UNIVERSITY PARK, Pa. — The Humanitarian Engineering and Social Entrepreneurship (HESE) program brings together students and faculty from multiple disciplines to research, design, field-test and launch technology-based ventures in low- and middle-income communities around the world. As an integrated learning, research and entrepreneurship program, HESE is housed in the School of Engineering Design, Technology, and Professional Programs.
To increase the health and well-being of those who live in these communities, HESE students have established seven ventures that seek to impact the United Nation’s Sustainable Development Goals.
“The goal of the HESE program is to launch ventures that truly change the lives of people for whom very few products and services are typically developed. We believe that a shift to sustainable business models can make these markets viable for purpose-built products,” said John Gershenson, HESE director. “Perhaps more importantly than launching these ventures, I believe that HESE does a great job of launching people who have the tools and motivation to go on and impact the world around them in everything they go on to do.”
Students launching the Kinjenzi venture are creating a turnkey 3-D printing solution for low-resource areas. The computer- and computer-aided, design-less system includes part libraries that are printed by local entrepreneurs to provide rural health care networks with items such as medical devices, anatomical models and occupational therapy devices. Kinjenzi has been working for nearly two years to deliver healthcare products where existing supply chains cannot.
Inakua is developing a small-scale aquaponics system to aid farmers impacted by climate change. By combining aquaculture, or raising fish, and hydroponics, or growing plants without soil by using water solvents rich with mineral nutrients, Inakua helps to provide farmers with the appropriate education and starting materials to create additional growing opportunities that supplement small farms during unpredictable weather.
By creating fuel briquettes from invasive plant species, GreenBriq is working to provide East Africa with a more sustainable, cleaner-burning and cheaper alternative to charcoal. The venture’s first focus is creating briquettes from water hyacinth plants. This invasive weed is currently restricting shipping and fishing opportunities in numerous countries located in East Africa. GreenBriq’s products will greatly impact the rapid deforestation happening around charcoal production.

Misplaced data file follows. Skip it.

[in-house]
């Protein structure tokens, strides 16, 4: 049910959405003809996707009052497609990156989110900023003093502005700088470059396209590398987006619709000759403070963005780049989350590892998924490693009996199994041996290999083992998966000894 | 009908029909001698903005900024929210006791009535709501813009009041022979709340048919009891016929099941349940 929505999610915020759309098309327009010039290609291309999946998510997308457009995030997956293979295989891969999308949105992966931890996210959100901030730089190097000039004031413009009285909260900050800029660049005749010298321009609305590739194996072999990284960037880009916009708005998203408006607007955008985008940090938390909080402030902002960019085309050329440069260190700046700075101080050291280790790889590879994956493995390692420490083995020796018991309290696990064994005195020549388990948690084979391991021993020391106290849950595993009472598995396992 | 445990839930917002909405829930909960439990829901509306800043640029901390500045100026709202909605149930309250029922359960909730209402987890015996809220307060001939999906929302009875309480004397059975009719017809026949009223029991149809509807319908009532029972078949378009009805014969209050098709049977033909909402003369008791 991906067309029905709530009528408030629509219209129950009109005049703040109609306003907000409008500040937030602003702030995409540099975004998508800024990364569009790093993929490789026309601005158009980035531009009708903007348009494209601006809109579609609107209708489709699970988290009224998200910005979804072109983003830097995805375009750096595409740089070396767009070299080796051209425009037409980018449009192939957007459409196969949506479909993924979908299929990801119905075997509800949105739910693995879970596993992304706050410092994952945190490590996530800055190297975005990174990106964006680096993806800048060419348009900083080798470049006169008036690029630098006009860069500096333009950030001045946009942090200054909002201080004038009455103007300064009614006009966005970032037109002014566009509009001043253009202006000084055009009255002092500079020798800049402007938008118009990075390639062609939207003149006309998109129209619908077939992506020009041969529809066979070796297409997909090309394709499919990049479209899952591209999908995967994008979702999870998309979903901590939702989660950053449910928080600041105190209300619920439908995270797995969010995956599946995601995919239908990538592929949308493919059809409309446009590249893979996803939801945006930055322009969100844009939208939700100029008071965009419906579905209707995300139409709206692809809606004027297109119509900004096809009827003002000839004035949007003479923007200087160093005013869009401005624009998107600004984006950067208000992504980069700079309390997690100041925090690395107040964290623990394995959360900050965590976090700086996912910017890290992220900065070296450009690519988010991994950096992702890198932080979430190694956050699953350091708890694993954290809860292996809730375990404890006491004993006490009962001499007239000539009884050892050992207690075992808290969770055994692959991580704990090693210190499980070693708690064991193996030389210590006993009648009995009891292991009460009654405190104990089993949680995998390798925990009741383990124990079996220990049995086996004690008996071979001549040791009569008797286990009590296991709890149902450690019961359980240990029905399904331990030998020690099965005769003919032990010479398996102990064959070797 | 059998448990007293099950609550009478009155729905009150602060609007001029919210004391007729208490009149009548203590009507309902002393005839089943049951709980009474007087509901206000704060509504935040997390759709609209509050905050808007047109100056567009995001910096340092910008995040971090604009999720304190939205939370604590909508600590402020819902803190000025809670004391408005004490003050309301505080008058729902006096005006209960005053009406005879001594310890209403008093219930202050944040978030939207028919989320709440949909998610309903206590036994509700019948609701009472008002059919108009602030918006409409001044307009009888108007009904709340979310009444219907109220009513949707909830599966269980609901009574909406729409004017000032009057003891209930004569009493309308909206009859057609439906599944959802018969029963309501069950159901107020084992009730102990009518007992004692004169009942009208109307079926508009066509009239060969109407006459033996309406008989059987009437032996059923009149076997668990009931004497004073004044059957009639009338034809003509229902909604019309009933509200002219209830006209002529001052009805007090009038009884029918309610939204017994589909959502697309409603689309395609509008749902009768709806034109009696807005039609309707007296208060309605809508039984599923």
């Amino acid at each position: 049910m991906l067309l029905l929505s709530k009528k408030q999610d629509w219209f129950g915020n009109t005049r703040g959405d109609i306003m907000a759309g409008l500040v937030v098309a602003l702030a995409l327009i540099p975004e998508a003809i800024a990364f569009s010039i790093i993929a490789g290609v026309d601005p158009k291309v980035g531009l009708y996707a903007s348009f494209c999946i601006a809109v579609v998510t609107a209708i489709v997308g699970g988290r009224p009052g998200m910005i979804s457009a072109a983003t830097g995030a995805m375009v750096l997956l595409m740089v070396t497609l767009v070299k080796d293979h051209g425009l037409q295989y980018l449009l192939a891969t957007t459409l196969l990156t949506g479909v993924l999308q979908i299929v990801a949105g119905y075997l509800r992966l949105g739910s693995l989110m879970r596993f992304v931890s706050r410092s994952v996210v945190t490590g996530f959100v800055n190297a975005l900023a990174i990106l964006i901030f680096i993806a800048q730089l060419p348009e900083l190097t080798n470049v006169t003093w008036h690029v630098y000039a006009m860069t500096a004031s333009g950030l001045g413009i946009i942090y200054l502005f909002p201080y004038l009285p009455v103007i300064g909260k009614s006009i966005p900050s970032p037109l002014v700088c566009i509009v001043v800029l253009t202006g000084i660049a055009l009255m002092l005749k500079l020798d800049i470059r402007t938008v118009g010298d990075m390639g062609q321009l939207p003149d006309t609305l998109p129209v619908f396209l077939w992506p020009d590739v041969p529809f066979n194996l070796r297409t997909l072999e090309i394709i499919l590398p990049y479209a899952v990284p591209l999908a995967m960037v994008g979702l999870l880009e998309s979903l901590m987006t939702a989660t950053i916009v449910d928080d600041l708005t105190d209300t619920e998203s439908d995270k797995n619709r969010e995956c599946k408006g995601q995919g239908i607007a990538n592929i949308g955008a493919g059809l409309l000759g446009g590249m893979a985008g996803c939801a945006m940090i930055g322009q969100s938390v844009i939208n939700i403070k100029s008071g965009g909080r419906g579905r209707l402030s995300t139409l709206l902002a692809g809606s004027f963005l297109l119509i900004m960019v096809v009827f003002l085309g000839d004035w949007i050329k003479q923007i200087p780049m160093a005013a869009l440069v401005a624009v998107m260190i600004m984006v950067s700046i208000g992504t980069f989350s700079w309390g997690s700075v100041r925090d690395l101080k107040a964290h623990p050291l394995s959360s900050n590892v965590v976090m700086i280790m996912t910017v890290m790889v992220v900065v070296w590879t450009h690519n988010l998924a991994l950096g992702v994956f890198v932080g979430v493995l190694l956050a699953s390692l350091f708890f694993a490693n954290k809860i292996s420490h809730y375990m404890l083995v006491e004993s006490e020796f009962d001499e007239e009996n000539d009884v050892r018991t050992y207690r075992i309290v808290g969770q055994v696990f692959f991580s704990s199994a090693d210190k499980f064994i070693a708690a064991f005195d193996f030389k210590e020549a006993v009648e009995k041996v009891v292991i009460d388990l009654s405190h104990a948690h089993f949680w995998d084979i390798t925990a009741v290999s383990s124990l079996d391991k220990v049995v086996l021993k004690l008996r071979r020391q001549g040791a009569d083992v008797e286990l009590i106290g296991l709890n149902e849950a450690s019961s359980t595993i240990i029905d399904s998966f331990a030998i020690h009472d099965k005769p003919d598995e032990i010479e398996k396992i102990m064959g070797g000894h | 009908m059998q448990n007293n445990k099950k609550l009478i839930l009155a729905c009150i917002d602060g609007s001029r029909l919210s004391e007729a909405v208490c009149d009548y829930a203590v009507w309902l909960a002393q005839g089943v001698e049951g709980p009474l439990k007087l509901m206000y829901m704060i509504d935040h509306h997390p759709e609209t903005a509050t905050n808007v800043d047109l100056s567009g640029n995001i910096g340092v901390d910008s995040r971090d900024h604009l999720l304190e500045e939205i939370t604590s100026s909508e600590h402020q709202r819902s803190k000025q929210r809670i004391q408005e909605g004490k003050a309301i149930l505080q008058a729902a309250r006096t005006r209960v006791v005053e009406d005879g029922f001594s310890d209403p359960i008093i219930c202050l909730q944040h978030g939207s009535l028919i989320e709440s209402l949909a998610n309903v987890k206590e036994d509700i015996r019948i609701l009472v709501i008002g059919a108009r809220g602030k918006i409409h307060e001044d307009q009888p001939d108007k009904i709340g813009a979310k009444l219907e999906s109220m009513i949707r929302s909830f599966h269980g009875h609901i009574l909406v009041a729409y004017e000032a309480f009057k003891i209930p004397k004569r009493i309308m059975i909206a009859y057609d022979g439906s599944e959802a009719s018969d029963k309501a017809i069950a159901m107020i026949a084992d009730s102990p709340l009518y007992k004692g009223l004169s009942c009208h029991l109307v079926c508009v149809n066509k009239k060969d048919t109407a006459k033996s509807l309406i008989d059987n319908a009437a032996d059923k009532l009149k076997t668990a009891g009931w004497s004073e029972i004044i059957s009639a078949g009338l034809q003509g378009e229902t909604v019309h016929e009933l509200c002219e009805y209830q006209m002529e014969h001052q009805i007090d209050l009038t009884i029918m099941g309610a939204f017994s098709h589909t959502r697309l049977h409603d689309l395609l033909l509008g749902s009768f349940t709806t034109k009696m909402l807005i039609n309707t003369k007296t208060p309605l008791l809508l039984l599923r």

Matibabu is co-developing a quick and non-invasive malaria testing device with a team in Uganda. Rural health care workers will be able to reuse the device on multiple patients, without the worry of blood-borne contamination. The goal of the Matibabu device is to help healthcare workers bring accurate malaria testing to those who ordinarily could not afford to get it, therefore impacting the millions who die from this disease each year.
Resilient, modular 3-D printers are being developed by the 3-D Relief venture. Intended to be used in the toughest conditions by humanitarian relief organizations, the printers have the capabilities to print medical, sanitation and agricultural parts on-site, off-grid and in all environments, eliminating the high costs associated with shipping items into devastated areas. 3-D Relief works closely with existing relief organizations throughout East Africa to create modular solutions to meet their individual needs.
By connecting small-scale farmers with markets via alternative transportation opportunities, Produce Solutions is educating all those in the food distribution chain on the value of crops. The venture emphasizes how this knowledge will help to eliminate the high post-harvest losses which occur when some farmers incorrectly store their products to wait for the right buyer. Produce Solutions is using widespread cellphone technology to bring the market players together.
Finally, Biocinth is creating bioplastics from various invasive plant species. In doing so, the student team is aiming to increase the volume of biodegradable plastics used in developing communities around the world. By working directly with those affected by the aggressive plants, Biocinth is creating incentives to use the more sustainable bioplastics as an alternative to the traditional petroleum-based plastics.
“I love that HESE students have chosen to work on a diverse set of problems. It shows how the process of spending time to get to know people and their problems results in a wide variety of potential solutions and a wide variety of potential business models,” Gershenson said. “The reason for this variety I believe is the diversity of HESE students. They come from all over campus, with all different interests and backgrounds — that is the key to our success.”